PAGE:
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ARSCLIST  January 2008

ARSCLIST January 2008

Subject:

Re: Pancake horror story

From:

David Lennick <[log in to unmask]>

Reply-To:

Association for Recorded Sound Discussion List <[log in to unmask]>

Date:

Fri, 18 Jan 2008 14:52:06 -0500

Content-Type:

text/plain

Parts/Attachments:

Parts/Attachments

text/plain (215 lines)

Omigod, please don't get me started on peanuts. I order from eBay regularly and 
buy from most of the major auction dealers, and I scream long and loud when I 
have to open a large package of 78s buried in peanuts, which have become 
charged and fragmented and have gotten in between the discs (and all over 
hell's half acre as I try and remove a 20 pound hockey puck of 78s). If I had 
the power to uninvent anything, it would be a tossup between the jewel case and 
styrofoam peanuts, but ultimately the peanuts would win. (All the dealer has to 
do is wrap something..anything..newspaper, bubble wrap, saran wrap, a grocery 
bag, around the discs ..but noooooooooooooooooooooooooo!)

dl

Robert J Hodge wrote:
> And peanuts compress and fracture when used to pack anything weighty,
> becoming a totally useless mess.   
> 
> And Tom's previously mentioned problem with static electricity cling is 
> 110% true! Even if the desirable materials are bagged before packing.
>  
> Don't use them !!!
> 
> Bob Hodge
> 
> -----Original Message-----
> From: Association for Recorded Sound Discussion List
> [mailto:[log in to unmask]] On Behalf Of Scott Phillips
> Sent: Friday, January 18, 2008 11:50 AM
> To: [log in to unmask]
> Subject: Re: [ARSCLIST] Pancake horror story
> 
> Another reason to ship by the fastest way possible is that the
> recordings (tape, disk, whatever) will not spend 4 days on either an
> unheated loading dock being rained or snowed on, and in the summer won't
> sit in 100+ degree 95% humidity degree sunshine waiting for shipment any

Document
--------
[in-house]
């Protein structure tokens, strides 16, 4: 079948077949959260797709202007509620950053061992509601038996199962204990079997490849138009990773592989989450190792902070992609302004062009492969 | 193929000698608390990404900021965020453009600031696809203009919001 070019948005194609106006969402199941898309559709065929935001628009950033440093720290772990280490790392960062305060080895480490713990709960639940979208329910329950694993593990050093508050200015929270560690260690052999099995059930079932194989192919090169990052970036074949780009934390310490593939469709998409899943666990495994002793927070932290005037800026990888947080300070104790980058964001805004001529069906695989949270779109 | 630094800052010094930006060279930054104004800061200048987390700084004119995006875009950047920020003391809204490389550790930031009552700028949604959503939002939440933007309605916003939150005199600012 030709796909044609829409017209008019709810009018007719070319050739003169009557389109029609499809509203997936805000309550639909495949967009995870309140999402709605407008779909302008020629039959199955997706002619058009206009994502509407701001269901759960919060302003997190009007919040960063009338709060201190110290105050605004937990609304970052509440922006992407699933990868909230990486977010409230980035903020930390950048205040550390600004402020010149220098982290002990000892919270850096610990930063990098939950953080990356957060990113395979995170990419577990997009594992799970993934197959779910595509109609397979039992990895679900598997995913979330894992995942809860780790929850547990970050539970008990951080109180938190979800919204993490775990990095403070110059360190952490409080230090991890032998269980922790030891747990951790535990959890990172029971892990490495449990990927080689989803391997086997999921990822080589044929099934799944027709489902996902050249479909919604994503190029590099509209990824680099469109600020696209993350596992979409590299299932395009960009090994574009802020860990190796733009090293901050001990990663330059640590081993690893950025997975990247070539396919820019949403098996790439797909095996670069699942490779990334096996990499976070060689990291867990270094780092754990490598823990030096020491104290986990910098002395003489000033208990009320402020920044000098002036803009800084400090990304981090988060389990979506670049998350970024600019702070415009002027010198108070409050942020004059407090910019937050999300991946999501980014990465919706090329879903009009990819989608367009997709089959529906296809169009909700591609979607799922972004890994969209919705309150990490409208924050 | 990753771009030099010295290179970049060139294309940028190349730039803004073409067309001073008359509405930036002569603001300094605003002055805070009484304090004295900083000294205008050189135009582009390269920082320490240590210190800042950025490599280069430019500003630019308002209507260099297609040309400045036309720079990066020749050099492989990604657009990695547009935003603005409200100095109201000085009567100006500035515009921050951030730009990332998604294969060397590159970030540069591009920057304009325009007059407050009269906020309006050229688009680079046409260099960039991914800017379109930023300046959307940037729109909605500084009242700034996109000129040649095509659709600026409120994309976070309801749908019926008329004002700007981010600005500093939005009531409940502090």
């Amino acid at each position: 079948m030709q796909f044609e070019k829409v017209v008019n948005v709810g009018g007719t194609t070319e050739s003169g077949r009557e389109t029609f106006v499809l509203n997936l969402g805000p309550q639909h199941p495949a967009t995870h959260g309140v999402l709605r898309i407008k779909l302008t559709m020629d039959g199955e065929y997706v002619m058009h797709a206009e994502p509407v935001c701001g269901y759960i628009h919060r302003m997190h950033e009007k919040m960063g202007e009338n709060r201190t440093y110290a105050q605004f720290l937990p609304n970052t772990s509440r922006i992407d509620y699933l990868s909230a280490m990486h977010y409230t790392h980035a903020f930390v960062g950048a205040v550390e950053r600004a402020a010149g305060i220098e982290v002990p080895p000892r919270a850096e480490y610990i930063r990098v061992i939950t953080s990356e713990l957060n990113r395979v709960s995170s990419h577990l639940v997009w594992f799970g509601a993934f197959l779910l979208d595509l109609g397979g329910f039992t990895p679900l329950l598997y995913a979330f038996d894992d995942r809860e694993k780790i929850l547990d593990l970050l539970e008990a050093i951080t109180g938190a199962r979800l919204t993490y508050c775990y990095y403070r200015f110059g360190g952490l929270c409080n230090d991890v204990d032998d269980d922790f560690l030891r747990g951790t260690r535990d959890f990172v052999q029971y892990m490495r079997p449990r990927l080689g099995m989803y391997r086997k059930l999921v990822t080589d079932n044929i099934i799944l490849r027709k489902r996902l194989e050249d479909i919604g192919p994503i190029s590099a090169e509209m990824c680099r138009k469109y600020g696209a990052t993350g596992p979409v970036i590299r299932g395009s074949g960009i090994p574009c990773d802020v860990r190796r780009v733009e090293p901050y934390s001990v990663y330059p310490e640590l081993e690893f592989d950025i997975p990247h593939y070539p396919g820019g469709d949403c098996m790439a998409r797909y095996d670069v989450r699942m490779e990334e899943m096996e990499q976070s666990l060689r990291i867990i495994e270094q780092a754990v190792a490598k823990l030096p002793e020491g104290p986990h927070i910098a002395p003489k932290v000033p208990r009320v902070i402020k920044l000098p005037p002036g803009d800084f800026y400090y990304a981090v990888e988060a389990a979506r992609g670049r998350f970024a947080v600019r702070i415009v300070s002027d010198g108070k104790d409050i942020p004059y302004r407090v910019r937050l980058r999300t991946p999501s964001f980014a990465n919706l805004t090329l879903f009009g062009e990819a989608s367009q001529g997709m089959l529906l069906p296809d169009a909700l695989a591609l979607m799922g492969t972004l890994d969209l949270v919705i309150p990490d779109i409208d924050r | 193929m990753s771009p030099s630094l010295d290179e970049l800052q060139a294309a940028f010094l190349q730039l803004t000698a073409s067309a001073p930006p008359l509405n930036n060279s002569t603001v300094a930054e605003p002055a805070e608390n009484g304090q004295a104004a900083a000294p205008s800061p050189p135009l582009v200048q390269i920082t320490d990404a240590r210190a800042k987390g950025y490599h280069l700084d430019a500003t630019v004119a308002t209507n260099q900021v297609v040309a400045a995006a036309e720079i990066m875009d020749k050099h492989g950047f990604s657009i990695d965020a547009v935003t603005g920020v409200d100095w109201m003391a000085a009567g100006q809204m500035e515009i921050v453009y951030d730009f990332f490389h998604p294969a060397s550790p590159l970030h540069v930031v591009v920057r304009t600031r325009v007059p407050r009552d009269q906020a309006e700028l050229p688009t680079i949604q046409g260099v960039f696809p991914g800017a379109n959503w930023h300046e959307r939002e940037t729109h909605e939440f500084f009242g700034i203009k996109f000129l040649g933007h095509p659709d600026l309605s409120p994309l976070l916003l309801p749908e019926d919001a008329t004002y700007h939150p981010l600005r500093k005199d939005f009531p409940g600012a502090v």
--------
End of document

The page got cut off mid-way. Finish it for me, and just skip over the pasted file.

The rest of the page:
> more than they have to....
> 
> I'd also second the notion that keeping the weight down makes handling
> more likely to be gentle. My own experience is not to use peanuts as
> packing material, even in the box within a box situation. Using heavy
> bubble wrap with no real space for things to shift works best for me.
> Otherwise the box in the center with the recordings in it acts like a
> pendulum inside the outer box every time it is dropped. Peanuts just
> allow too much movement, settle, and have static electricity problems.
> 
> Years ago I worked for Sony in QA, and in packaging drop tests for new
> products it became clear that contrary to what would seem to be common
> sense, making the packed object and the packaging seem like one mass by
> holding it securely centered in the packaging with very little give
> produced much lower gee forces than allowing 'soft' packaging. The key
> was both fairly rigid packing materials that kept the shape of what was
> packed, allowed as little shifting as possible, and allowed enough space
> around the centrally packed item to protect from damage from outside
> protrusion. Bubble wrapping in both the inner and outer boxes fits the
> bill nicely for most things.
> 
> Just my 1.75 cents.... :>)
> 
> -----Original Message-----
> From: Association for Recorded Sound Discussion List
> [mailto:[log in to unmask]] On Behalf Of Tom Fine
> Sent: Friday, January 18, 2008 8:44 AM
> To: [log in to unmask]
> Subject: Re: [ARSCLIST] Pancake horror story
> 
> Hi Malcolm:
> 
> The mastering engineer advised the parties to consider the shipment a
> "write-off" because the tapes were so mangled as to be unfixable.  He
> said the tapes were packed in this sloppy manner -- pancakes tapes
> between pieces of cardboard with the edges of the cardboard clamped
> tight and taped together (which causes edge damage from the get-go). The
> boxes were so violently handled in shipping that the cardboard worked
> loose in transit, spilling tapes from the hub in most cases and mangling
> edges and tape-pack in all cases. Some tapes were packed horizontal,
> some verticle, none wrapped in a protective bubblewrap, all in a
> large/heavy box that was obviously dropped hard or slammed around en
> route overseas and back. The engineer lays blame squarely on the major
> copyright holder, saying he doubts a box packed that way would make it
> cross-country intact, much less overseas and back. The engineer states
> that he can't believe someone would ship master tapes without boxes and
> as un-flanged pancakes.
> 
> I would theorize that ANY tapes packaged this way in too-bulky/too-heavy
> a box would suffer the same damage just being loaded and unloaded from a
> ground-shipping truck. I further theorize the major damage came either
> in a shipping depot or when cargo shifted during a rough airplane
> landing on the way to or from overseas. The point is, if you pack